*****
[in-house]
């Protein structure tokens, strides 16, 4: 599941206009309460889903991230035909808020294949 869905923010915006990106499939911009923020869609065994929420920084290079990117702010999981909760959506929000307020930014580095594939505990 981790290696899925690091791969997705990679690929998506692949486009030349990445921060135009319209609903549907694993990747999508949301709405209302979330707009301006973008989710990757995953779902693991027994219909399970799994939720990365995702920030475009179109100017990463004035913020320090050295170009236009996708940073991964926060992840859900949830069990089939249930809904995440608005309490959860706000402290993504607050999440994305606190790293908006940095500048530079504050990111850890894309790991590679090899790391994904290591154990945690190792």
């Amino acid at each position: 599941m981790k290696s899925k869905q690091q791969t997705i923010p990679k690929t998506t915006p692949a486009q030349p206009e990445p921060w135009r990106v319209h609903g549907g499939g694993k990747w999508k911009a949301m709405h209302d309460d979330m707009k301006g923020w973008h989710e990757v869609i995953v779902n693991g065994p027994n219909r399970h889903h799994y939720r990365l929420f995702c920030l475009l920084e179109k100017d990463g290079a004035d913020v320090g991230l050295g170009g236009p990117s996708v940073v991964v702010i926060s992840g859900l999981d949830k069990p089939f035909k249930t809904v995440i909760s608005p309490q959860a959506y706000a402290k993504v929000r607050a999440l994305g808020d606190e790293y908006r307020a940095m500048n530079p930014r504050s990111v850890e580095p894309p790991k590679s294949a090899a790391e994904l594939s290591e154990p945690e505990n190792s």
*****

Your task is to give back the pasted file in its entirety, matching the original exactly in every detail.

[in-house]
């Protein structure tokens, strides 16, 4: 599941206009309460889903991230035909808020294949 869905923010915006990106499939911009923020869609065994929420920084290079990117702010999981909760959506929000307020930014580095594939505990 981790290696899925690091791969997705990679690929998506692949486009030349990445921060135009319209609903549907694993990747999508949301709405209302979330707009301006973008989710990757995953779902693991027994219909399970799994939720990365995702920030475009179109100017990463004035913020320090050295170009236009996708940073991964926060992840859900949830069990089939249930809904995440608005309490959860706000402290993504607050999440994305606190790293908006940095500048530079504050990111850890894309790991590679090899790391994904290591154990945690190792």
């Amino acid at each position: 599941m981790k290696s899925k869905q690091q791969t997705i923010p990679k690929t998506t915006p692949a486009q030349p206009e990445p921060w135009r990106v319209h609903g549907g499939g694993k990747w999508k911009a949301m709405h209302d309460d979330m707009k301006g923020w973008h989710e990757v869609i995953v779902n693991g065994p027994n219909r399970h889903h799994y939720r990365l929420f995702c920030l475009l920084e179109k100017d990463g290079a004035d913020v320090g991230l050295g170009g236009p990117s996708v940073v991964v702010i926060s992840g859900l999981d949830k069990p089939f035909k249930t809904v995440i909760s608005p309490q959860a959506y706000a402290k993504v929000r607050a999440l994305g808020d606190e790293y908006r307020a940095m500048n530079p930014r504050s990111v850890e580095p894309p790991k590679s294949a090899a790391e994904l594939s290591e154990p945690e505990n190792s």